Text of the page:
Hearings over ‘‘excessive’’ council fees
Two Waiheke property owners have taken action over ‘‘excessive’’ Auckland Council fees for resource consents.
Robin and Anna Dawson challenged the council over fees that were initially set at $22,284 for resource consent to build a house on Donald Bruce Road near Kennedy Point.
A 50 per cent reduction was applied to the bill because of processing delays and the couple paid the standard deposit of $2500.
The Dawsons said in a letter of objection that the remaining costs were unreasonable because they were caused by ‘‘vexatious protests’’ from a neighbour and inefficient council staff.
However, a council hearing commissioner has ruled that the Dawsons must pay $8942 in outstanding fees.
In the letter, the Dawsons said their neighbour was concerned about losing part of his view if their plans for a ‘‘modest’’ twobedroom home went ahead.
The neighbour raised concerns that the Dawson’s steep, coastal site was unstable on the seaward side.
The Dawsons said this prompted the council to call for three geotechnical reports by Riley Consultants.
The couple also funded a geotechnical report from Tonkin and Taylor, before the stability of the site was finally agreed on and consent to build the house was granted.
However, after their struggle to get consent, the Dawsons aban- doned their plans to live on the property.
The neighbour who raised concerns about the stability of the site ended up buying it.
Council resolutions team manager Robert Andrews said in a report that the fees were reasonable and should be paid.
‘‘In hindsight, it would be easy to have avoided much of the cost associated with reporting and in particular geotechnical reviews,’’ Andrews said.
Hearing commissioner Leigh Mcgregor found that although the council planner spent time working on the neighbour’s concerns, overall the charges were justified.
Leighton and Robyn Langley have also taken action over the council charging $11,811 for resource consent for a house on Seventh Avenue in Onetangi.
The hearing commissioners have not yet decided whether they will uphold the fees the Langleys were charged.
‘‘In hindsight, it would be easy to have avoided much of the cost.’’ Robert Andrews
Pharmacies are among the worst up-sellers in retail.
Their shelves should be packed with pills, capsules and creams backed by medical science, not purse-depleting placebos, unneeded multi-vitamins, and herbal extracts science has not proven beneficial.
I was, I admit, grumpy when these thoughts passed through my fogged brain.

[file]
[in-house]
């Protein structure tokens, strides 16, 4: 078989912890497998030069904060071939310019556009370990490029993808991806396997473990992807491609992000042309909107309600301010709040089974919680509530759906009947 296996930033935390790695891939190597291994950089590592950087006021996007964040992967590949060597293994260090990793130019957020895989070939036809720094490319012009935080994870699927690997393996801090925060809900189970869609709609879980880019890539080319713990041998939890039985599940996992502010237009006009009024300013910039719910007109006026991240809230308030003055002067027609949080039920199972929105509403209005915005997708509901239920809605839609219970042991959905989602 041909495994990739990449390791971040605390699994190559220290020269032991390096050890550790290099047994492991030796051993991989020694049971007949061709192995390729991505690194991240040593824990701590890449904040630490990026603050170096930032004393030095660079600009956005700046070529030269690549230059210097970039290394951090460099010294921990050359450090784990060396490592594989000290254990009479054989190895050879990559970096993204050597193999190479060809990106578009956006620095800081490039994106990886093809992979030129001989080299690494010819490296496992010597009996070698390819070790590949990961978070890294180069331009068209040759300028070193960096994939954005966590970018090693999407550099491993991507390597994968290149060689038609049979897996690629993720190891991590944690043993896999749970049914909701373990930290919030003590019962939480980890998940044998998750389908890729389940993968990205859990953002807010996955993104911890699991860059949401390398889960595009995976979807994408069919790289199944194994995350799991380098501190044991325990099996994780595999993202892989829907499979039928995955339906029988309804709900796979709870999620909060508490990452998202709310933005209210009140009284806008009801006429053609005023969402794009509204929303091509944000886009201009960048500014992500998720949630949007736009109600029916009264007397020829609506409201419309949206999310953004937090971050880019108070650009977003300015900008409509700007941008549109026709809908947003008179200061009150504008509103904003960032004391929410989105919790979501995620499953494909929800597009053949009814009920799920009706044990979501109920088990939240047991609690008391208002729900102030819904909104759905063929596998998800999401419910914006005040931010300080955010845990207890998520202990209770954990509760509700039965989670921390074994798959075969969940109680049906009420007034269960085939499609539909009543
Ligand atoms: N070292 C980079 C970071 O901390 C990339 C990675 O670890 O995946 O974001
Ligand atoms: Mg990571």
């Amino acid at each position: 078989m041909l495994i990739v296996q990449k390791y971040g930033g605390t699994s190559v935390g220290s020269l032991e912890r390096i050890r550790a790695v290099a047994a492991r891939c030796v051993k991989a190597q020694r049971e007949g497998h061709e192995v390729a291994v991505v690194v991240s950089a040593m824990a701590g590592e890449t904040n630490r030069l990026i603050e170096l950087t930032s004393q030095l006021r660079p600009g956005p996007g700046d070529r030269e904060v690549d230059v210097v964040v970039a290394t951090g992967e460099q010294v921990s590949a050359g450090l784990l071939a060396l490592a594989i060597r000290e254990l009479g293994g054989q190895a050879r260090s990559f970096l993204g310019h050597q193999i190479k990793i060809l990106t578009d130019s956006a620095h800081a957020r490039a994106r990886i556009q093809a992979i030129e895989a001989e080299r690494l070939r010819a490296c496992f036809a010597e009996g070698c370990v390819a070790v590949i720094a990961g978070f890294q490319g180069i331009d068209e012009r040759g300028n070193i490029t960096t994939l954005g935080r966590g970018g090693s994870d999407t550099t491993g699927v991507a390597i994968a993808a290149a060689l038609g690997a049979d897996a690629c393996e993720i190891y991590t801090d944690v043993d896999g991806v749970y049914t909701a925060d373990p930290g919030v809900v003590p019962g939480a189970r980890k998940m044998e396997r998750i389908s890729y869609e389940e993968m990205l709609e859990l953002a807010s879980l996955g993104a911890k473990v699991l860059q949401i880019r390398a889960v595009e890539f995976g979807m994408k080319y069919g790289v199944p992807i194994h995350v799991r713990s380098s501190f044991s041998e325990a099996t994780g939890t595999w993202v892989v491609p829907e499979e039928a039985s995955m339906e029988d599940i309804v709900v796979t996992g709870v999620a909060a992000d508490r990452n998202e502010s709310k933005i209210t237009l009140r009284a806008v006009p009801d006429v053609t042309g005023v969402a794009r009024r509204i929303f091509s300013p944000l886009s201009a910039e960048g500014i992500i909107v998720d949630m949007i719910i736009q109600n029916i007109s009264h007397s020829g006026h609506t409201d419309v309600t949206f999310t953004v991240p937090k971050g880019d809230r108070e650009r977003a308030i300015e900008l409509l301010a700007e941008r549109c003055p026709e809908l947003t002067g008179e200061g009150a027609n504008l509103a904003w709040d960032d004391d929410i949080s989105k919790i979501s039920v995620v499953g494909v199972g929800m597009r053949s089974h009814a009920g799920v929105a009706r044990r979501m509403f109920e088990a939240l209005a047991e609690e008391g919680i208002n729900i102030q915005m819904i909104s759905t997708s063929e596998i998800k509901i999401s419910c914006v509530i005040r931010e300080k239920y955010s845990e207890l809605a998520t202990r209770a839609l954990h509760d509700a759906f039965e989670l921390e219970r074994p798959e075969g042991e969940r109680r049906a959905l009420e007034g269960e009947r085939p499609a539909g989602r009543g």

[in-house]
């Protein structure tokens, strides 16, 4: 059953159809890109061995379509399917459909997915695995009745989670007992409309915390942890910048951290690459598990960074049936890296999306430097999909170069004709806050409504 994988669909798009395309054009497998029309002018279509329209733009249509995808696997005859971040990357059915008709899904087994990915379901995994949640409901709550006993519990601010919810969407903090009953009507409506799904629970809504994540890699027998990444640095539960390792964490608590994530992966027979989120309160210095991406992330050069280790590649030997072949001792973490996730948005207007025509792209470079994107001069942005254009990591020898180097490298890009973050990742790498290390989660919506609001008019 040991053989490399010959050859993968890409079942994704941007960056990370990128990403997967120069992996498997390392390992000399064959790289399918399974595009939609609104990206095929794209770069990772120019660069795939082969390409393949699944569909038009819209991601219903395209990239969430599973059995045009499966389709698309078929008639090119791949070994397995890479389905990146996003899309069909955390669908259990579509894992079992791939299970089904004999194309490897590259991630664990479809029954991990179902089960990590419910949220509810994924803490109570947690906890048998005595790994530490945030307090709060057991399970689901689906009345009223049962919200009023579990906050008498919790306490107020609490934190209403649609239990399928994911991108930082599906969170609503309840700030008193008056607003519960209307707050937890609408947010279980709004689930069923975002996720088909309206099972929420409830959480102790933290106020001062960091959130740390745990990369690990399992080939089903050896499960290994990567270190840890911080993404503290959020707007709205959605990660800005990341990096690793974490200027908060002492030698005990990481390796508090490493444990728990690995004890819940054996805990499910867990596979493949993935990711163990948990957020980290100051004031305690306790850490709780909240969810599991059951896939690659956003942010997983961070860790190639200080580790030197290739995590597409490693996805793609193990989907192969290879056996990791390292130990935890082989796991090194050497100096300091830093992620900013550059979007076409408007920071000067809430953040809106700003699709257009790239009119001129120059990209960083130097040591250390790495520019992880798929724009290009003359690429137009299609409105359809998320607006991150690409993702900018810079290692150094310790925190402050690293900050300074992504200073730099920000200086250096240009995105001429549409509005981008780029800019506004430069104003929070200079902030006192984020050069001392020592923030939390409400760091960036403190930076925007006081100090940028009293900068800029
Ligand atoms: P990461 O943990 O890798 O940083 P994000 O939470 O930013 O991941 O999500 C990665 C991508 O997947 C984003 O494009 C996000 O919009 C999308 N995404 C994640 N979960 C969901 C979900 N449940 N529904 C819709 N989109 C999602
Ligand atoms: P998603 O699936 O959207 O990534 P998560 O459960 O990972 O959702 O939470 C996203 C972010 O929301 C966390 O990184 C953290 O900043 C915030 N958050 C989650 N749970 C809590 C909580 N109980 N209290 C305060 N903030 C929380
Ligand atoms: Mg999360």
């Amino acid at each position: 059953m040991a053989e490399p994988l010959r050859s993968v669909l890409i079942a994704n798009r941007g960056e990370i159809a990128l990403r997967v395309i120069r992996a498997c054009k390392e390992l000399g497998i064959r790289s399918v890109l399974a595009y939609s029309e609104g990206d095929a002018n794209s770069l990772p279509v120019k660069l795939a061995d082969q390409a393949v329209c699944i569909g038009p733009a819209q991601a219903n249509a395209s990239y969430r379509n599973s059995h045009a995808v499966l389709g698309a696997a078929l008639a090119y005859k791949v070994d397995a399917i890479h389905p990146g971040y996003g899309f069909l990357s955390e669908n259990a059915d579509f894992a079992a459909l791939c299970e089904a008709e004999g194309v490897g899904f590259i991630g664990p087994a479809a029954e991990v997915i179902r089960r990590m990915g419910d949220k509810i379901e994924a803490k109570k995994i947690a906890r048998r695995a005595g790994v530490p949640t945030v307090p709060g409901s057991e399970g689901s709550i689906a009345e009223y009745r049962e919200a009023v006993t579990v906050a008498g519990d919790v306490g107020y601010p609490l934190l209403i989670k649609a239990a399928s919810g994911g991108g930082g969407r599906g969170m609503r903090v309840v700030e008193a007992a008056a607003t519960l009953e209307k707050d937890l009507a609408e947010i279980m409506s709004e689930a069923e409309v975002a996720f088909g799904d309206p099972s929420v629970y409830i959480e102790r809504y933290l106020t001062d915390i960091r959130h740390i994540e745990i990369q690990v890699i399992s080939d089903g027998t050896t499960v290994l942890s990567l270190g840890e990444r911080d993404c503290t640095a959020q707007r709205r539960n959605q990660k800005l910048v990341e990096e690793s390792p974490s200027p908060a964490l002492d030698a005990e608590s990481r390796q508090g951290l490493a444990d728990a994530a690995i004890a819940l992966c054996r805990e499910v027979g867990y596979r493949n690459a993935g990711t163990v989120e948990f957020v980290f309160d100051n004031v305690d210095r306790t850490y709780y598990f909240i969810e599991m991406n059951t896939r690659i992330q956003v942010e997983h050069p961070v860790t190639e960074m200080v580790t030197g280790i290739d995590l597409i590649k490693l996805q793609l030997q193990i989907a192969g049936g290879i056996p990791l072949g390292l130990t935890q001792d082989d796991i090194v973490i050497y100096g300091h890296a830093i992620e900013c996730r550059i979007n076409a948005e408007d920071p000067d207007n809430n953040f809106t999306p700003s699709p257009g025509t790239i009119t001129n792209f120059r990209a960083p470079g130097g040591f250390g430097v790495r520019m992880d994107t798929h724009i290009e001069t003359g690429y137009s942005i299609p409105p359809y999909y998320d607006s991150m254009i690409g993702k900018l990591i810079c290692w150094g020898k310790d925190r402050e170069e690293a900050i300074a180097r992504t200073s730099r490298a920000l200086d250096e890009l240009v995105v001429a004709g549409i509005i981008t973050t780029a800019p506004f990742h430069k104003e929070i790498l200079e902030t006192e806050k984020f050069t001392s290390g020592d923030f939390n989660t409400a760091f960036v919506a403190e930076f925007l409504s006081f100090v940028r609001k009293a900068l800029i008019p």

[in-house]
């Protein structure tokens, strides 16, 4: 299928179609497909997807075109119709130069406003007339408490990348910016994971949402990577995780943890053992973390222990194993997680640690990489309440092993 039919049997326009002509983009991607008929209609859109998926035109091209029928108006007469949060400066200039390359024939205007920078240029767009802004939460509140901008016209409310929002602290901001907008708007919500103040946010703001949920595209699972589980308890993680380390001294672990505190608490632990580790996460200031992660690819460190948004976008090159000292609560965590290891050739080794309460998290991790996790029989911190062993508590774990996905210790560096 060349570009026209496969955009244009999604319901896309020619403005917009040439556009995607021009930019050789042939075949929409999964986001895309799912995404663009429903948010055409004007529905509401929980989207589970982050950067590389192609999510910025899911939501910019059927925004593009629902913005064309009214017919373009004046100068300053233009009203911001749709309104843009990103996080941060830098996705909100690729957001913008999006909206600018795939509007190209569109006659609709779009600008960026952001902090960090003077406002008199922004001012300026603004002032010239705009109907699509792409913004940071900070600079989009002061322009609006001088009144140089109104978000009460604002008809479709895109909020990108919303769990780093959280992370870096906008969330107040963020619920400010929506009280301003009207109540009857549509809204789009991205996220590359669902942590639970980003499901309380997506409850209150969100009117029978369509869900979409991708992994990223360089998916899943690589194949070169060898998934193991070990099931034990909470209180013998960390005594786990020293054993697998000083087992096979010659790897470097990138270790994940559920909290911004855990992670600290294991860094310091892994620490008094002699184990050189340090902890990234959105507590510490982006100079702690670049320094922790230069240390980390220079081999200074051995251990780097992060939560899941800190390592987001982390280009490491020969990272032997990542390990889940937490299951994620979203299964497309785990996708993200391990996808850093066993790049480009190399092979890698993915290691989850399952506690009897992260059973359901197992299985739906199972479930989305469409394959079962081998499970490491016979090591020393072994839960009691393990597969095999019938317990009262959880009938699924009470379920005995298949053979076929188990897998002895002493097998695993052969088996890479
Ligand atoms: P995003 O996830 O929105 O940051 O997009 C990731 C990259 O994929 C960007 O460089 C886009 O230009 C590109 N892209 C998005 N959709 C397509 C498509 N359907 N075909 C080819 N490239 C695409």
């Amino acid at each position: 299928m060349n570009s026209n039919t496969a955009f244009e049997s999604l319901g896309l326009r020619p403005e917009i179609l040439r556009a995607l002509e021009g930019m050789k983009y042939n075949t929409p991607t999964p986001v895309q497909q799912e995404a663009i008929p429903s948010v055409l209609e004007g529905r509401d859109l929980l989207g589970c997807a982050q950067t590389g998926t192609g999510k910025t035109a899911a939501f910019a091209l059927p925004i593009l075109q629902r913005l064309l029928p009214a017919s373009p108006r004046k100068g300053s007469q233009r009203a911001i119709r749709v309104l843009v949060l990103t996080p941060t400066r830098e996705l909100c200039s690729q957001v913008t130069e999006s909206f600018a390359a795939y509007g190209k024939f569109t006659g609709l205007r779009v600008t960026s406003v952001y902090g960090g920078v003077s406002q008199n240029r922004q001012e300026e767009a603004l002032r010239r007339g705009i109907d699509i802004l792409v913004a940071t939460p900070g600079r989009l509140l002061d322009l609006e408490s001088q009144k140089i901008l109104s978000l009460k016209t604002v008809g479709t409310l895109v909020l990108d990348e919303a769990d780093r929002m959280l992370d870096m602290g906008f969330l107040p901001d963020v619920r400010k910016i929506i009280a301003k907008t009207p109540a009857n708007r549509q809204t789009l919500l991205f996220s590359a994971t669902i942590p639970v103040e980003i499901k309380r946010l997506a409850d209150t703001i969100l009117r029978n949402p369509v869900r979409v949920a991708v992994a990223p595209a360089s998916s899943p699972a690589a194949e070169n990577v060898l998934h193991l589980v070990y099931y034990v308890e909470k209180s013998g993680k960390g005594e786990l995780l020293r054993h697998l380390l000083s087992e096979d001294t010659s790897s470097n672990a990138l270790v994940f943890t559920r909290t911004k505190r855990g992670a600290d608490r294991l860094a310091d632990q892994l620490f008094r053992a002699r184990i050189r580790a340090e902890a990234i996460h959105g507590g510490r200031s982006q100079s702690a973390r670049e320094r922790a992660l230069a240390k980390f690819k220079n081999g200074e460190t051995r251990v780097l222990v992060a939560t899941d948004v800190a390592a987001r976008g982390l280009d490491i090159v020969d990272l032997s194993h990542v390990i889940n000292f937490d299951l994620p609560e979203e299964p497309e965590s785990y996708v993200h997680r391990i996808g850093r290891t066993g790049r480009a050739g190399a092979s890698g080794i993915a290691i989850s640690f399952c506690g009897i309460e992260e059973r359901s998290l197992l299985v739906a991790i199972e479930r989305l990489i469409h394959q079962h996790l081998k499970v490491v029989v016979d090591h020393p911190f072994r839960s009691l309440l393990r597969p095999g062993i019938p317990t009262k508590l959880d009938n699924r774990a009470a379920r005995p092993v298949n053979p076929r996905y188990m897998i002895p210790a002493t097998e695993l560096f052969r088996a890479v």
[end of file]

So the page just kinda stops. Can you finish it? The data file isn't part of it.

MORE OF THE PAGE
I had the flu, which had turned into a lung infection. I was waiting for my anti-biotics and steroids so I could go home and suffer in peace.
I didn’t deserve my suffering. I’d had a flu shot.
In a pharmacy most of the good stuff is behind the pharmacist’s counter.
These are the medicines that have passed through rigorous testing, and are prescribed by doctors.
But pharmacy shelves are filled with stuff no self-respecting clinician would endorse. These are the products for unqualified self-prescribers and the worried well.
Some were sold under guiltinducing signs posing questions like: ’’Could you be doing more to protect your family’s health this winter?’’
Other pills and elixirs were sold with claims they ‘‘promoted’’ or ‘‘supported’’ family health.
These non-specific claims won’t get their makers into trouble under the Fair Trading Act, or the Medicines Act, but if those are the best claims the makers can make, I say keep your money in your wallet.
Pseudo-medicines are costly. It’d be easy to get a $50 a month pill and extract habit, or spend $60 getting ‘‘support’’ to beat a cold.
Medical science has concluded most people don’t benefit from vitamin supplements, though there are some situations when your doctor may recommend them.
Generally, they are a waste of your money, as are many of the ‘‘super foods’’ and expensive diets that get promoted.
Australian professor of medicine Merlin Thomas has just published The Longevity List, a book designed to show people how to live a long and healthy life.
His conclusion is superfood fads are ‘‘mostly a marketing ploy’’ and ‘‘those who take vitamins and other nutritional supplements often end up with worse health outcomes than those who do not.’’
My reading of the professor’s longevity list is this: Eat some chocolate, keep your diet sensible and low on processed food, sleep well, exercise, spend time out of doors, don’t smoke, stay off drugs, maintain a sensible weight, seek out love, and be moderate with the booze.
The great thing about that prescription is all the stuff you can save money on- superfoods, diets, vitamins supplements, fags, illegal drugs, snack-food and soft drinks.
Far from ruining your life, avoiding this junk will make it better, longer, healthier and cheaper.
You’ll also need much less doctor-prescribed medicine.
Back to the pharmacy. Just as the sensible shopper ignore the confectionary and soft drink aisles at the supermarket, so too can they ignore most of what’s on pharmacies’ shelves.
Instead, they can keep their money in their pocket where it will ‘‘promote’’ their wealth, not ‘‘support’’ someone else’s.
‘‘Medical science has concluded most people don't benefit from vitamin supplements.’’